Family Typical Owls (Strigidae)

Least Concern

Eastern Screech-owl (Megascops asio)


French: Petit-duc maculé German: Ostkreischeule Spanish: Autillo yanqui

Strix Asio


, 1758,

South Carolina, USA


Generally thought to be closest to M. kennicottii, M. seductus and M. cooperi, and often considered to include last two of those as races. Formerly treated as conspecific with M. kennicottii, and the two occasionally interbreed where ranges meet or overlap (separated by 60 km in Oklahoma “panhandle”, slightly sympatric in Colorado Springs, broadly overlapping in Texas, areas of contact in Mexico undetermined)#R; recent genetic studies, however, indicate that present species and M. kennicottii form two distinct monophyletic clades#R and should therefore be treated as separate species, as suggested by vocal and morphological differences. Geographical limits of listed races require further study; naevius sometimes merged with nominate. Race lambi previously treated in HBW (and elsewhere#R) as race of M. cooperi, but the two are sympatric; treated as full species in recent monograph#R and by subsequent author#R, but voice like that of present species. Additional described races probably reflect no more than individual variation or refer to intermediates: swenki (of SC Canada to Oklahoma) included in maxwelliae, and semplei (from C Mexico) in mccallii. Seven subspecies recognized.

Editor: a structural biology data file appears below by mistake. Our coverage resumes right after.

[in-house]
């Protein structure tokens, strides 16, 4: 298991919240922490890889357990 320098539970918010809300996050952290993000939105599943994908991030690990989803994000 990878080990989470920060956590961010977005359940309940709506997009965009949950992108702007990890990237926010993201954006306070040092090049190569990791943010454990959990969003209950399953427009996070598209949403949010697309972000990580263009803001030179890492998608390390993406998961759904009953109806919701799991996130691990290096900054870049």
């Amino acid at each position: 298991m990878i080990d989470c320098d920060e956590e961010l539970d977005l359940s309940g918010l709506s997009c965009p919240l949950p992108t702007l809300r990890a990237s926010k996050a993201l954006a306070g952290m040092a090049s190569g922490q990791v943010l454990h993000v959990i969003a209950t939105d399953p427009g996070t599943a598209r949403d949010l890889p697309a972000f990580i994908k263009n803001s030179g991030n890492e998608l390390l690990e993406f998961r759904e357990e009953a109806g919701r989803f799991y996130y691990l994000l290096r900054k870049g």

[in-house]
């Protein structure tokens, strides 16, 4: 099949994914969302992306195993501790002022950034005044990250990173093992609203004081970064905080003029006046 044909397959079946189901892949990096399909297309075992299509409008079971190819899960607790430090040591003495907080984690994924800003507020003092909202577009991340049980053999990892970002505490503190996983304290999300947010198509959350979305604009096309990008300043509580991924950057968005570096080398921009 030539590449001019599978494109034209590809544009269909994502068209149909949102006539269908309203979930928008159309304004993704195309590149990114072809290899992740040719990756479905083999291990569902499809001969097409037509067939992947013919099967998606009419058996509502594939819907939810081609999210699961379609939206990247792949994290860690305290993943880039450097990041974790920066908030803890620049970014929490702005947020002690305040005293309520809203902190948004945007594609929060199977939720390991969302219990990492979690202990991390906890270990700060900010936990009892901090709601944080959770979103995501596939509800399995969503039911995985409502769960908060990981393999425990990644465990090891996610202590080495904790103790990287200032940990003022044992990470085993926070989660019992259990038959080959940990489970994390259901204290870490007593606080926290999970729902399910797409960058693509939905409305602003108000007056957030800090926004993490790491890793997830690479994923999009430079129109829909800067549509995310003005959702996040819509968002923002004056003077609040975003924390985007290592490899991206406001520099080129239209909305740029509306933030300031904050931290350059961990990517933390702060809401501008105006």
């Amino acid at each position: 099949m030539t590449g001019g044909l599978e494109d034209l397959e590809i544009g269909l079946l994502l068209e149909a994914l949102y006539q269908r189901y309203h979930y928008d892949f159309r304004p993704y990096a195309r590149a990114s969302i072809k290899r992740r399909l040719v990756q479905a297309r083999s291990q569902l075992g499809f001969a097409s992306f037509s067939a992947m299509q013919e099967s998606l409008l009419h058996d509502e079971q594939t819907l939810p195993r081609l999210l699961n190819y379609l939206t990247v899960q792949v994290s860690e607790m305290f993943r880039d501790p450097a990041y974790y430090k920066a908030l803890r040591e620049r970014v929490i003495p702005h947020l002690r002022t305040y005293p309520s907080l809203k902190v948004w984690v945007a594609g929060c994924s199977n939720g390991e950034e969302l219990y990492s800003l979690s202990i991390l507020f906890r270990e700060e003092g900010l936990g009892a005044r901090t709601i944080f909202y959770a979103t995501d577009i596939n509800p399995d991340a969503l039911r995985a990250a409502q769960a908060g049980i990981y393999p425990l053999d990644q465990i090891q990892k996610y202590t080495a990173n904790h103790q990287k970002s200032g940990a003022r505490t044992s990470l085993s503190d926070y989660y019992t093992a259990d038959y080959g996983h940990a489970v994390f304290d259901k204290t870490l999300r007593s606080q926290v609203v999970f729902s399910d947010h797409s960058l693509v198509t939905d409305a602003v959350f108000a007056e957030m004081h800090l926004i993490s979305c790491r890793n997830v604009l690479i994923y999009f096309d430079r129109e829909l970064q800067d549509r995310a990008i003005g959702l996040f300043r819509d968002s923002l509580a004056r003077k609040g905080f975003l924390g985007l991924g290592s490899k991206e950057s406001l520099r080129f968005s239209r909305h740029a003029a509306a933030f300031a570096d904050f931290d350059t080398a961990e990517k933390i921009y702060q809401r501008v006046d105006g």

Subspecies and Distribution
  • M. a. maxwelliae (Ridgway, 1877) – SC Canada and NC USA.
  • M. a. naevius (J. F. Gmelin, 1788) – SE Canada and NE USA (S to North Carolina).
  • M. a. asio (Linnaeus, 1758) – Eastern Screech-owl – Oklahoma E to South Carolina and Georgia.
  • M. a. hasbroucki (Ridgway, 1914) – C Oklahoma to Texas.
  • M. a. floridanus (Ridgway, 1874) – Louisiana to Florida.
  • M. a. mccallii (Cassin, 1854) – S Texas to NE Mexico.
  • M. a. lambi (R. T. Moore & J. T. Marshall, 1959) – Oaxaca Screech-owl – S Mexico (Pacific slope of Oaxaca).
  • Descriptive notes

    18–23 cm; male 166 g, female 194 g. Extremely similar to M. kennicottii; differs in more prominent, blackish rim to facial disc, somewhat less coarsely... read more


    Primary song quavering, low-pitched descending trill, the "bounce" call, c. 4·6... read more


    Tree-dominated landscapes: early successional to mature, mountain slopes to river valleys, usually... read more

    Food and feeding

    Diet among most varied of any Nearctic owl: terrestrial and aquatic invertebrates (primarily insects, crayfish, earthworms), and wide range... read more


    Season Mar–Sept; at N edge of range in Manitoba, fledging dates ranged from 28 May–3 Jul (mean 15 Jun). Genetically monogamous... read more


    Resident, with adults remaining on territories throughout their lives. N birds reported to move S... read more

    Status and conservation

    Not globally threatened (Least Concern). CITES II. Global population estimate 770,000 individuals. Long-term negative effects of humans on species as a whole doubtful.... read more

    Recommended citation

    Holt, D.W., Berkley, R., Deppe, C., Enríquez Rocha, P., Petersen, J.L., Rangel Salazar, J.L., Segars, K.P., Wood, K.L. & Marks, J.S. (2020). Eastern Screech-owl (Megascops asio). In: del Hoyo, J., Elliott, A., Sargatal, J., Christie, D.A. & de Juana, E. (eds.). Handbook of the Birds of the World Alive. Lynx Edicions, Barcelona. (retrieved from on 19 February 2020).